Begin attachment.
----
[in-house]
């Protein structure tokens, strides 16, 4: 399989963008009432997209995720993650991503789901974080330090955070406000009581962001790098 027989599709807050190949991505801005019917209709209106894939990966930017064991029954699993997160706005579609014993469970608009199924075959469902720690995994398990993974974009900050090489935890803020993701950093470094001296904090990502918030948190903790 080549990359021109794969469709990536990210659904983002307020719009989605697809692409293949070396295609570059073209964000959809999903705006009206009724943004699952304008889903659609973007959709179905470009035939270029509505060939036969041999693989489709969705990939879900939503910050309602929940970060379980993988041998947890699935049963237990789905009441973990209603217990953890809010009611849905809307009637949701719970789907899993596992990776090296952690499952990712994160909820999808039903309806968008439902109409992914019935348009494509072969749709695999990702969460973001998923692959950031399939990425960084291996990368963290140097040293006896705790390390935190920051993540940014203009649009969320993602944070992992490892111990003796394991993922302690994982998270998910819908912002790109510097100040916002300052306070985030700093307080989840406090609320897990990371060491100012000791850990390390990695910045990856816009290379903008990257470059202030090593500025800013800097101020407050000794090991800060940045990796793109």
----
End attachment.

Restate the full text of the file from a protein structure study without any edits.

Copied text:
[in-house]
């Protein structure tokens, strides 16, 4: 399989963008009432997209995720993650991503789901974080330090955070406000009581962001790098 027989599709807050190949991505801005019917209709209106894939990966930017064991029954699993997160706005579609014993469970608009199924075959469902720690995994398990993974974009900050090489935890803020993701950093470094001296904090990502918030948190903790 080549990359021109794969469709990536990210659904983002307020719009989605697809692409293949070396295609570059073209964000959809999903705006009206009724943004699952304008889903659609973007959709179905470009035939270029509505060939036969041999693989489709969705990939879900939503910050309602929940970060379980993988041998947890699935049963237990789905009441973990209603217990953890809010009611849905809307009637949701719970789907899993596992990776090296952690499952990712994160909820999808039903309806968008439902109409992914019935348009494509072969749709695999990702969460973001998923692959950031399939990425960084291996990368963290140097040293006896705790390390935190920051993540940014203009649009969320993602944070992992490892111990003796394991993922302690994982998270998910819908912002790109510097100040916002300052306070985030700093307080989840406090609320897990990371060491100012000791850990390390990695910045990856816009290379903008990257470059202030090593500025800013800097101020407050000794090991800060940045990796793109």